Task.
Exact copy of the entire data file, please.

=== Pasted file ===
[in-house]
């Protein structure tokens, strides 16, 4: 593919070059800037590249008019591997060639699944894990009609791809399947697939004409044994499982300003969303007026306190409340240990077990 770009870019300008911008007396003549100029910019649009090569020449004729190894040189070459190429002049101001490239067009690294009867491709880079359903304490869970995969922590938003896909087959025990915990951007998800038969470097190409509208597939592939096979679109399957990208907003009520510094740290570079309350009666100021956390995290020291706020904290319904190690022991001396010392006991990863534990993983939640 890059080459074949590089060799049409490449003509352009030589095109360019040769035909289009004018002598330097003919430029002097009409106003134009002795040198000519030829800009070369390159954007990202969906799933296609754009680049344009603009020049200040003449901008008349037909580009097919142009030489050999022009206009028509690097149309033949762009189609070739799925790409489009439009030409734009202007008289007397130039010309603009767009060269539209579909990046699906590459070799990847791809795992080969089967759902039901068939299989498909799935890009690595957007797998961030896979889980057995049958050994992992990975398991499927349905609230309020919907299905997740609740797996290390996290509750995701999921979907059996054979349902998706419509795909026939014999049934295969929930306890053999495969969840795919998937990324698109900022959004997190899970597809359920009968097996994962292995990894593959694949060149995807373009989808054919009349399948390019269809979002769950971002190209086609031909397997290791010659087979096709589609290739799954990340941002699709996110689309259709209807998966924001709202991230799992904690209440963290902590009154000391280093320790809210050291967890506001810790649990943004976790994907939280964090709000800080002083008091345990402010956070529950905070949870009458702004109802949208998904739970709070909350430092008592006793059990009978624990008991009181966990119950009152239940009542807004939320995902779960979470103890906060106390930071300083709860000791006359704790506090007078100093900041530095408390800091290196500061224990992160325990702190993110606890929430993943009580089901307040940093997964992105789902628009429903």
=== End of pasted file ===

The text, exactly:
[in-house]
């Protein structure tokens, strides 16, 4: 593919070059800037590249008019591997060639699944894990009609791809399947697939004409044994499982300003969303007026306190409340240990077990 770009870019300008911008007396003549100029910019649009090569020449004729190894040189070459190429002049101001490239067009690294009867491709880079359903304490869970995969922590938003896909087959025990915990951007998800038969470097190409509208597939592939096979679109399957990208907003009520510094740290570079309350009666100021956390995290020291706020904290319904190690022991001396010392006991990863534990993983939640 890059080459074949590089060799049409490449003509352009030589095109360019040769035909289009004018002598330097003919430029002097009409106003134009002795040198000519030829800009070369390159954007990202969906799933296609754009680049344009603009020049200040003449901008008349037909580009097919142009030489050999022009206009028509690097149309033949762009189609070739799925790409489009439009030409734009202007008289007397130039010309603009767009060269539209579909990046699906590459070799990847791809795992080969089967759902039901068939299989498909799935890009690595957007797998961030896979889980057995049958050994992992990975398991499927349905609230309020919907299905997740609740797996290390996290509750995701999921979907059996054979349902998706419509795909026939014999049934295969929930306890053999495969969840795919998937990324698109900022959004997190899970597809359920009968097996994962292995990894593959694949060149995807373009989808054919009349399948390019269809979002769950971002190209086609031909397997290791010659087979096709589609290739799954990340941002699709996110689309259709209807998966924001709202991230799992904690209440963290902590009154000391280093320790809210050291967890506001810790649990943004976790994907939280964090709000800080002083008091345990402010956070529950905070949870009458702004109802949208998904739970709070909350430092008592006793059990009978624990008991009181966990119950009152239940009542807004939320995902779960979470103890906060106390930071300083709860000791006359704790506090007078100093900041530095408390800091290196500061224990992160325990702190993110606890929430993943009580089901307040940093997964992105789902628009429903």